As part and parcel of trying to make the symbol ubiquitous, Airbnb is creating a marketplace where hosts can create decals and such for their gueststhe Airbnb equivalent to all the branded hotel swag that might grace a Four Seasons, for example. As [Katie Dill, Airbnb’s head of design] says, “You’re going to see that carried out in every part of the brand.”

Branded hotel swag? That doesn’t sound like a sharing economy at all.

Sure, Airbnb brings people together, in a business-transaction here’s-my-wallet type of way. But I have never actually made a friend through Airbnb, much less have an Airbnb host offer to “show” me the local experience. Quite succinctly, it’s not like we’re slamming down beers together at the local pub. These are things, though, that I have done with other people through other websites like Couchsurfing and Vayable. Don’t even get me started on their savior complex — the company is well on its way toward generating more than a billion in profit. The company does not need saving.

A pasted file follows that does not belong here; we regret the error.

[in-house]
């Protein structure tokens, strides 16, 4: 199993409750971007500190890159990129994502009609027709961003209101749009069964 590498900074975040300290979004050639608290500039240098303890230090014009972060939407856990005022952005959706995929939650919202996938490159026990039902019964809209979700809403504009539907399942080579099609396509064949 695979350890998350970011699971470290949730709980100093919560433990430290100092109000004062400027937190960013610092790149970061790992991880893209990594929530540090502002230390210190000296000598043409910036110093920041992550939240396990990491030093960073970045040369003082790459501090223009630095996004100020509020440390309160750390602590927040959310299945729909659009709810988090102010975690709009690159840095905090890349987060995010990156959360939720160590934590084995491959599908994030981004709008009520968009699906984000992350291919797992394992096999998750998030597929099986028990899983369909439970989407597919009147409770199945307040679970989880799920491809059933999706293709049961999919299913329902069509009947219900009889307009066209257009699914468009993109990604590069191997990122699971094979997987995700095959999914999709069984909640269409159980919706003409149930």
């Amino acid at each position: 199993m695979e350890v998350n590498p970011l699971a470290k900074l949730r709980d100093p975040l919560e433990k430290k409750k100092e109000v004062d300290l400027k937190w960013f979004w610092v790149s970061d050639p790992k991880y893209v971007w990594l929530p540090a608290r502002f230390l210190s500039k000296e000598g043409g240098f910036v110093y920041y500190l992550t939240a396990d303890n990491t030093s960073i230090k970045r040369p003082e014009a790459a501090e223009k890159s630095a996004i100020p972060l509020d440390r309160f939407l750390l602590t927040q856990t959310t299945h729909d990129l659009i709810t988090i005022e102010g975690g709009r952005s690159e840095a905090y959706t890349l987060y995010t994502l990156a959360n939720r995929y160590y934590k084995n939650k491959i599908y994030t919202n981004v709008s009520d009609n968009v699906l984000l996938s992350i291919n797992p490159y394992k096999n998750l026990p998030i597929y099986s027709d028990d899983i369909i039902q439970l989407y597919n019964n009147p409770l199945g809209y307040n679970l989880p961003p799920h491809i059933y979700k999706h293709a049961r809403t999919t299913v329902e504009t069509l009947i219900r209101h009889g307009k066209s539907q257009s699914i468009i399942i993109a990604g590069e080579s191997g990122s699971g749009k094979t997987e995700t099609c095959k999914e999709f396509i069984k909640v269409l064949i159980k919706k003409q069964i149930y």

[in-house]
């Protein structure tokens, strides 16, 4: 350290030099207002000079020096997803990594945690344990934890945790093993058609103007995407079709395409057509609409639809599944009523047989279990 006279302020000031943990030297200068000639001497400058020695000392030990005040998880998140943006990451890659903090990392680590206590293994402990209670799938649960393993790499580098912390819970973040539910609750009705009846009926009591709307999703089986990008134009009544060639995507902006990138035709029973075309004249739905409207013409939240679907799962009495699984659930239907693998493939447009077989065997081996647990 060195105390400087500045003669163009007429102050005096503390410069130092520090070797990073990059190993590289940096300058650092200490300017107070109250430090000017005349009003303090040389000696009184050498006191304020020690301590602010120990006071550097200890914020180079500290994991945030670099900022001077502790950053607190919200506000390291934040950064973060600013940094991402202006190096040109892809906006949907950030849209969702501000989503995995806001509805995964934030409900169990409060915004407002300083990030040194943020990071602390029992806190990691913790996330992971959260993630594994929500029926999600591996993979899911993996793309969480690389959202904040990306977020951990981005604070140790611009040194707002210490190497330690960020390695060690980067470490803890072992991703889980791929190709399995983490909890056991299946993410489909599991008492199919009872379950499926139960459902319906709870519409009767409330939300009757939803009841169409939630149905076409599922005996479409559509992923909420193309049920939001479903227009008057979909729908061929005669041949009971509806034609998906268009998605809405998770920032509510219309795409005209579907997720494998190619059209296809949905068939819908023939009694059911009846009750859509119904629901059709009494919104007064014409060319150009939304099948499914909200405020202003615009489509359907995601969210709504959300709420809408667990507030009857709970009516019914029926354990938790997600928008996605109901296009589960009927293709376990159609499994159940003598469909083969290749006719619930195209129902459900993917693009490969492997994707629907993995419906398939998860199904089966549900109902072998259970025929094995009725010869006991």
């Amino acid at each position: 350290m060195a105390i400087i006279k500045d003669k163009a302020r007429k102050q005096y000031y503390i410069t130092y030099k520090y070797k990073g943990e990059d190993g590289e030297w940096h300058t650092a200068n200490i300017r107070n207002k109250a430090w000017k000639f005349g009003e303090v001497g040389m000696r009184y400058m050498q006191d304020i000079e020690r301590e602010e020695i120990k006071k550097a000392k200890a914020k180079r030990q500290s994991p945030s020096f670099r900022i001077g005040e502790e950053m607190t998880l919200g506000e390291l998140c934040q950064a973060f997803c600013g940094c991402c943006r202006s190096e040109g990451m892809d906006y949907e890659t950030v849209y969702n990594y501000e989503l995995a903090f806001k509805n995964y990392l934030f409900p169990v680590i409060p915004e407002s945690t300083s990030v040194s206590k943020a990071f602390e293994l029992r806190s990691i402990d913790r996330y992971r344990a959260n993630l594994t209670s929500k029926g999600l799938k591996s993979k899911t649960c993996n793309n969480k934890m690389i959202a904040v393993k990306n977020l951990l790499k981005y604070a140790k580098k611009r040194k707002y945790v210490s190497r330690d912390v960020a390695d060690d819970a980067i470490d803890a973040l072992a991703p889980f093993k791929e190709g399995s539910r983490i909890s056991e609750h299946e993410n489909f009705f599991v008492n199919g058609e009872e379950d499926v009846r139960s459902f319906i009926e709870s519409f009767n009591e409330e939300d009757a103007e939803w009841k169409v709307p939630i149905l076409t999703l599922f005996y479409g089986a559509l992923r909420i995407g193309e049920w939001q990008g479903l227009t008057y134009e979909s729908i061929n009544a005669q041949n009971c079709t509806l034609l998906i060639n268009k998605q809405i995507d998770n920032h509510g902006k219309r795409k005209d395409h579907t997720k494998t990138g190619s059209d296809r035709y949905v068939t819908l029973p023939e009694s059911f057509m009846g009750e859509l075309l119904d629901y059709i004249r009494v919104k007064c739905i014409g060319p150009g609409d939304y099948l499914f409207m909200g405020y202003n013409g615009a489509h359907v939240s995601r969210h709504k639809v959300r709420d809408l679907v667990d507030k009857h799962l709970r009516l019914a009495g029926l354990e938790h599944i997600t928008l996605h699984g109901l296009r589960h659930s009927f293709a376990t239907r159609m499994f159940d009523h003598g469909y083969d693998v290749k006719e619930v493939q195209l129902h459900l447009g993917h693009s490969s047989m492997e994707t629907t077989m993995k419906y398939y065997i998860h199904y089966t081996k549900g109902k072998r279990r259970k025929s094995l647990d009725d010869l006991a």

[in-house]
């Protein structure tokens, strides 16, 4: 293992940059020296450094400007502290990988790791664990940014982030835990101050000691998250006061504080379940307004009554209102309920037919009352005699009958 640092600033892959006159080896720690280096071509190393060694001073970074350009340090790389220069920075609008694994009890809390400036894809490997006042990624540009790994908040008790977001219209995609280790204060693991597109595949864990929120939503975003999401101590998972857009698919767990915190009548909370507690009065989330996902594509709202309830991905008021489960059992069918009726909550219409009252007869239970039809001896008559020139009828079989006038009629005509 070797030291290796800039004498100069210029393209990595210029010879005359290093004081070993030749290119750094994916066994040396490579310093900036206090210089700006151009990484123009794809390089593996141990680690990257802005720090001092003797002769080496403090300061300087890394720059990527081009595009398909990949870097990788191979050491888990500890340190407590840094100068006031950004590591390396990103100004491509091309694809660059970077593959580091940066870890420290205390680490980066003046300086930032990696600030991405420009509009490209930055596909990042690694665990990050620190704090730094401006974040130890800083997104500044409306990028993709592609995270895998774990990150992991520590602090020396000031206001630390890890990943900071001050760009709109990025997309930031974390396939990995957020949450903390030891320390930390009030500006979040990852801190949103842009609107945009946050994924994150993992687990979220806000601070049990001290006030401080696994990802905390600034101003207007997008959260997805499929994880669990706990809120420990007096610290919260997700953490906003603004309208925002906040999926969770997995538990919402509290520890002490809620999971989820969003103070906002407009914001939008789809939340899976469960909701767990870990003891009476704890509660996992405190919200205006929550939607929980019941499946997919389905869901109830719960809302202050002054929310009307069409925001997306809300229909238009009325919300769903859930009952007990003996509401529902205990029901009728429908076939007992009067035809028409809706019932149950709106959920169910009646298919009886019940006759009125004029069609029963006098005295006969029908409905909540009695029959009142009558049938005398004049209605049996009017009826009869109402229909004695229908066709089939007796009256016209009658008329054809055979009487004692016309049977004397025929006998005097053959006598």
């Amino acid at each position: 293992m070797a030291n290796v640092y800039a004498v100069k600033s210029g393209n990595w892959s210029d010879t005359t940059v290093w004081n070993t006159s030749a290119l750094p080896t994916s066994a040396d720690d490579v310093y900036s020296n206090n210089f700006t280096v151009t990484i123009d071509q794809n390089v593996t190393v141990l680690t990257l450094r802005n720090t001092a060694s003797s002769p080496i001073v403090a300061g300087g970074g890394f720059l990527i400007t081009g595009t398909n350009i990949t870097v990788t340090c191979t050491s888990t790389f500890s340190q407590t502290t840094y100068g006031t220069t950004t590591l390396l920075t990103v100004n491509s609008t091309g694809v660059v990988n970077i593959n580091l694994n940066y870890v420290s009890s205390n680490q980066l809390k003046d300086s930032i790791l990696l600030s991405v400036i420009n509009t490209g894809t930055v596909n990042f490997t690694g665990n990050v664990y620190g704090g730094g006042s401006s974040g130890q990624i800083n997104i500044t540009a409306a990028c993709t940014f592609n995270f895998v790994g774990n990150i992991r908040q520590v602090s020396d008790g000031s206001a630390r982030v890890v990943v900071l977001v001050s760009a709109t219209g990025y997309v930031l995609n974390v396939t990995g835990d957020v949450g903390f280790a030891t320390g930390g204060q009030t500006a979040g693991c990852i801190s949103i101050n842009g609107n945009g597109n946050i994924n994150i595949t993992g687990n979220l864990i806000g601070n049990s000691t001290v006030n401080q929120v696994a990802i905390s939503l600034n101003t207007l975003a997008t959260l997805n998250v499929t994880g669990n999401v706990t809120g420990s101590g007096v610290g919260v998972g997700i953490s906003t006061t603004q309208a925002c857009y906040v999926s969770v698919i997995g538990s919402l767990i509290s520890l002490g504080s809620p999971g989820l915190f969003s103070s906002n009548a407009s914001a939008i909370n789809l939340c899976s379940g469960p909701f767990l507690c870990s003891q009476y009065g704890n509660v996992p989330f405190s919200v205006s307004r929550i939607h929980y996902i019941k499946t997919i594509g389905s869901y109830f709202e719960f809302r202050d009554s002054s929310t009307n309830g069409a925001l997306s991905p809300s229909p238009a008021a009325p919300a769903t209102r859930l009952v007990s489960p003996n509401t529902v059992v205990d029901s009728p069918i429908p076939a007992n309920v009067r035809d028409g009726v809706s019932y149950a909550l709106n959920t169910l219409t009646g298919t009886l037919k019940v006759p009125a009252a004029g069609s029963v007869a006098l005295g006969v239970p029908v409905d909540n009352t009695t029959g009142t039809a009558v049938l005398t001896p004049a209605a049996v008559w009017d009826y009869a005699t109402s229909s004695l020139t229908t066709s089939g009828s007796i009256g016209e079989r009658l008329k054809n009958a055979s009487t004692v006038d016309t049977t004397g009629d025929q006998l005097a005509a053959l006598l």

This is still all a totally roundabout way of saying that this redesign has changed nothing and, least of all, hasn’t changed its ridiculous search function. You sure can’t change shitty Airbnb host attitudes or the fact that some renters want to use it as sex brothels. But you can most definitely change the way people search. User friendliness still counts for something.

Change that, Airbnb, and you’ll change my opinion of you. Until that happens, the redesign is pretty much like looking at a hot babe with great tits and ass with no brain. Unfortunately, I’m in it for the long haul.

1 footnote

  1. Seriously, don’t quote me on this.